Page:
Disembodied design and selection: Problems for analogies between organisms and artifacts

Bamford, Gregory S. (2010). Disembodied design and selection: Problems for analogies between organisms and artifacts. In: Helle Hove, Per Galle and Nina Lynge, CEPHAD 2010: The borderland between philosophy and design research. Regular table sessions & master class sessions of the CEPHAD 2010 Conference. CEPHAD 2010 Conference: The borderland between philosophy and design research, Copenhagen, Denmark, (21-23). 26-29 January 2010.

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Author Bamford, Gregory S.
Title of paper Disembodied design and selection: Problems for analogies between organisms and artifacts
Conference name CEPHAD 2010 Conference: The borderland between philosophy and design research
Conference location Copenhagen, Denmark
Conference dates 26-29 January 2010
Proceedings title CEPHAD 2010: The borderland between philosophy and design research. Regular table sessions & master class sessions of the CEPHAD 2010 Conference
Journal name Copenhagen Working Papers on Design
Place of Publication Copenhagen, Denmark
Publisher The Danish Design School (Danmarks Designskole)
Publication Year 2010
Sub-type Published abstract
ISBN 9788798547860
8798547860
Editor Helle Hove
Per Galle
Nina Lynge
Volume 2010
Issue 1
Start page 21
End page 23
Total pages 3
Collection year 2011
Language eng
Formatted Abstract/Summary
In Organisms and Artifacts: Design in Nature and Elsewhere, Tim Lewens examines the role and value of the artifact metaphor for understanding the design of organisms, and to a lesser extent (as the title of his book suggests) the design of artifacts. Lewens sketches the “artifact model for organisms” and the “artifact model for artifacts”, aiming to show the similarities in design and selection. Indeed, Lewens says these models are “isomorphic”. In the recourse to metaphor or analogy, however, we can appear to find something similar to A in B because our view of A has already been shaped by our view of B. This is the thought I explore in this paper: the extent to which the artifact model for organisms may depend in some important ways on a prior understanding of artifacts in terms of organisms.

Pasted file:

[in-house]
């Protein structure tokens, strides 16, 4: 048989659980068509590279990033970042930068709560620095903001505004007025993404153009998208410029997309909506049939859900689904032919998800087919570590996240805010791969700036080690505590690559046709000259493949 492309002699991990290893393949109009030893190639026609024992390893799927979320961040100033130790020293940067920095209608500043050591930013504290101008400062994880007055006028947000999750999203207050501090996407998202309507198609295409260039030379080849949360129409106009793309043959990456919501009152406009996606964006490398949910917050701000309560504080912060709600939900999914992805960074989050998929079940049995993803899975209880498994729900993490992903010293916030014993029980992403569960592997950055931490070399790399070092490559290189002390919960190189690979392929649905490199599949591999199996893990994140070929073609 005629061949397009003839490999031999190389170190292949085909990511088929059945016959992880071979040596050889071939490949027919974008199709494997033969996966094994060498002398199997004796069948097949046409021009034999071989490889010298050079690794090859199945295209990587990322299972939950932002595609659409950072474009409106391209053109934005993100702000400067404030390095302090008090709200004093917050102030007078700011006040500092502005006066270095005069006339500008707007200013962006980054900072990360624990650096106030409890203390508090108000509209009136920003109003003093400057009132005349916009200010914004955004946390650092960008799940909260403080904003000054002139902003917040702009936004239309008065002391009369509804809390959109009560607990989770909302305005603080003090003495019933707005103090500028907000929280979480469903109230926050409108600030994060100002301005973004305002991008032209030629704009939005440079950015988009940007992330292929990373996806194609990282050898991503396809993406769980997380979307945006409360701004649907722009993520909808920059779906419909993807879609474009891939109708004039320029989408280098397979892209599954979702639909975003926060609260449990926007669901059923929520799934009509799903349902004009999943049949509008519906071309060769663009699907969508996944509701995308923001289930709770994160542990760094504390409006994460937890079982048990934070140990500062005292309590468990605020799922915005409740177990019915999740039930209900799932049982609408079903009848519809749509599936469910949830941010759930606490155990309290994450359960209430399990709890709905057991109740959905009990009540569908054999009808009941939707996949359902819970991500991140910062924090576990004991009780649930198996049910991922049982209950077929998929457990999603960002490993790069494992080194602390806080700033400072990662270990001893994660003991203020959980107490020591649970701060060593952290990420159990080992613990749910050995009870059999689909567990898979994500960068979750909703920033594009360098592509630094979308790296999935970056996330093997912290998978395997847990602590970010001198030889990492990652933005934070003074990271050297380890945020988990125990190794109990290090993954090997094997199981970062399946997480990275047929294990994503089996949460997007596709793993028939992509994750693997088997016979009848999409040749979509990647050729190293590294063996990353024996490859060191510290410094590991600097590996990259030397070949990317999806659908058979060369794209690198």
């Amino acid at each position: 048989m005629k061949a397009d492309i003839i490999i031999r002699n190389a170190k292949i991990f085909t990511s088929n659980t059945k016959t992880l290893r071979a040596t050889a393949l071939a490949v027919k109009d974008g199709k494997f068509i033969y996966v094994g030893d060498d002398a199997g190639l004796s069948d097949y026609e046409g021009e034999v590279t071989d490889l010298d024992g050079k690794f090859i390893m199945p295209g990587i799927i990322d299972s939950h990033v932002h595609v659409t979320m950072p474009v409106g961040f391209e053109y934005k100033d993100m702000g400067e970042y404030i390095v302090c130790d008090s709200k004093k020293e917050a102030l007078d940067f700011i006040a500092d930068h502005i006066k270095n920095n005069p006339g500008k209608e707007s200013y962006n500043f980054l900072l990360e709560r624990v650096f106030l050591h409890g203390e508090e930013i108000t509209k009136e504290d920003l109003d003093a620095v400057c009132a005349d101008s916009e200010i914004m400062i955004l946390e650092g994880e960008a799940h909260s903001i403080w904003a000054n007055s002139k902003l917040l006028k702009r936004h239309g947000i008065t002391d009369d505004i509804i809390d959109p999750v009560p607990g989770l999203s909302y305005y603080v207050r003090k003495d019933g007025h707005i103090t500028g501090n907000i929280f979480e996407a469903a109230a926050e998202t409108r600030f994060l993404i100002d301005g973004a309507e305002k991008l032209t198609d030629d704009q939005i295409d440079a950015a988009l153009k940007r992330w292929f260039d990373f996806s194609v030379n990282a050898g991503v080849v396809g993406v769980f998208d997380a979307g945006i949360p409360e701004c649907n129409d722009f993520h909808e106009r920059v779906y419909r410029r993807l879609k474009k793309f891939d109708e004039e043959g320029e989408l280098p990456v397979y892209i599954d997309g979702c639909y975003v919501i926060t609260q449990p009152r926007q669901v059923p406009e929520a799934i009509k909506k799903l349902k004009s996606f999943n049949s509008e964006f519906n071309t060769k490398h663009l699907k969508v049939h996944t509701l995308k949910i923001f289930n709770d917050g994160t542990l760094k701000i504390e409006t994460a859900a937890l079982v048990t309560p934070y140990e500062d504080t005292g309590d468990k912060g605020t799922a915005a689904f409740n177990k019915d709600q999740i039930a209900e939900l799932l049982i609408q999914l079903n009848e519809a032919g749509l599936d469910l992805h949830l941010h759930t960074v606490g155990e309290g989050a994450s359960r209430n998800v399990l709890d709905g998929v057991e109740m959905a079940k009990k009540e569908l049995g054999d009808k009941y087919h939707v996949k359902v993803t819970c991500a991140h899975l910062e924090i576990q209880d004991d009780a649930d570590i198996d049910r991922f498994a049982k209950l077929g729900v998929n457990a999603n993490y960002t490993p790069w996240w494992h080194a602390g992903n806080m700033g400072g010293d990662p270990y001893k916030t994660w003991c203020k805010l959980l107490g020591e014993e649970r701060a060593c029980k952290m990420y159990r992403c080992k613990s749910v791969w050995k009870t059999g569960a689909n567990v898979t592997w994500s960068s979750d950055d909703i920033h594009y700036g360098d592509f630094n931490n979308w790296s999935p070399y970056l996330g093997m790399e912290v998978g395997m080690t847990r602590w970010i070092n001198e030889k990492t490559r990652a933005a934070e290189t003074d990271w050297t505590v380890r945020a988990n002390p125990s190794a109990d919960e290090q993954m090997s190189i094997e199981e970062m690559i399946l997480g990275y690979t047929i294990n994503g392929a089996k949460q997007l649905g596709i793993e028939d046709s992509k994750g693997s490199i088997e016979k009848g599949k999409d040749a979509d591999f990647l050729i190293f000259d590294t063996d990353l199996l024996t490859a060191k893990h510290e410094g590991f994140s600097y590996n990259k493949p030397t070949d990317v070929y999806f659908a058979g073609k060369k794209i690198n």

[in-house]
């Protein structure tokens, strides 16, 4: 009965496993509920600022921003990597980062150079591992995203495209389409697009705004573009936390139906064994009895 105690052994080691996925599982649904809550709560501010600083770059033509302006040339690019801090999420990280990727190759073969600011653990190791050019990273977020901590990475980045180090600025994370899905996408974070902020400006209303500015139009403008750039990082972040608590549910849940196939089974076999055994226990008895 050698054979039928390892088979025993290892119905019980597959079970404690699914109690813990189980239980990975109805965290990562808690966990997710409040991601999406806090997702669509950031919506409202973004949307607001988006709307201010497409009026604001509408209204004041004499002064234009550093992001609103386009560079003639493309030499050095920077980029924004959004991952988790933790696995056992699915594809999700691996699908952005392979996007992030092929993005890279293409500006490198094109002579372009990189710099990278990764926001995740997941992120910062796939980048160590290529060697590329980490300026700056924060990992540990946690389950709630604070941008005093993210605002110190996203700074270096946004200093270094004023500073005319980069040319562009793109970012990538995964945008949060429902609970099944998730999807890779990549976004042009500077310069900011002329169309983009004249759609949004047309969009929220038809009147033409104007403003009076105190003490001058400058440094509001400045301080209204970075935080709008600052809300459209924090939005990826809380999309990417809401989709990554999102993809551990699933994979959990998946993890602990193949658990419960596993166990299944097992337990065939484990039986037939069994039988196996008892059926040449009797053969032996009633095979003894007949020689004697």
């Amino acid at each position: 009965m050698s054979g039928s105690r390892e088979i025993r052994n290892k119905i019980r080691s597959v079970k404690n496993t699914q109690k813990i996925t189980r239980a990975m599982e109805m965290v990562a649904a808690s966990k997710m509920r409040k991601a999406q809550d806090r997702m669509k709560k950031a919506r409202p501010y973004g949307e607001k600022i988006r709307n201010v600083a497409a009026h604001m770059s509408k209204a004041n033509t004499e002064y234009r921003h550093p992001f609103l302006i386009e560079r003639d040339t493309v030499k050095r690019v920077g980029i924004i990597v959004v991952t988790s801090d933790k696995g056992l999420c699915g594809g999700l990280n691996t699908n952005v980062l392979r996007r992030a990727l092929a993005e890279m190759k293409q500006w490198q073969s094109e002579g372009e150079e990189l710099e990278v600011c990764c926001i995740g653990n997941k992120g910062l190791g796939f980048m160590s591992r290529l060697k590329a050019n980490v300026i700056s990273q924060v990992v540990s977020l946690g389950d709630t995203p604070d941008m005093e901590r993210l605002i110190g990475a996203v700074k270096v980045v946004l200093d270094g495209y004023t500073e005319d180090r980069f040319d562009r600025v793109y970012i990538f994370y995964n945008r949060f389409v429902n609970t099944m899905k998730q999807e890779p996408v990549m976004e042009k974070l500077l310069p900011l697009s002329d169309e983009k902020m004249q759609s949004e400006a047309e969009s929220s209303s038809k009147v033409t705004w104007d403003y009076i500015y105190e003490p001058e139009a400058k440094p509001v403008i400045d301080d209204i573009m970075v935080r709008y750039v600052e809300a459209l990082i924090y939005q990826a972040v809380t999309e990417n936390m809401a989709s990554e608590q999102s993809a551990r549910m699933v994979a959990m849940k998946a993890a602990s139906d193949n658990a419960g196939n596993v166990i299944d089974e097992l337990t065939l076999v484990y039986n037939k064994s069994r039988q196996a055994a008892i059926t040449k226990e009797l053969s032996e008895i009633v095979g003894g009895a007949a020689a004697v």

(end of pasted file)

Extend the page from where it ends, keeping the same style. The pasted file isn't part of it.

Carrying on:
Q-Index Code EX
Q-Index Status Confirmed Code
Institutional Status UQ
Additional Notes Note that the ISBN as published in this proceedings is incorrectly assigned to the title. Presented during Table Session T1, and published under "Regular table sessions". This presentation was later published in full under the title "Representational and Realised Design: Problems for Analogies between Organisms and Artifacts".

 
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Created: Wed, 23 Feb 2011, 11:17:35 EST by Deirdre Timo on behalf of School of Architecture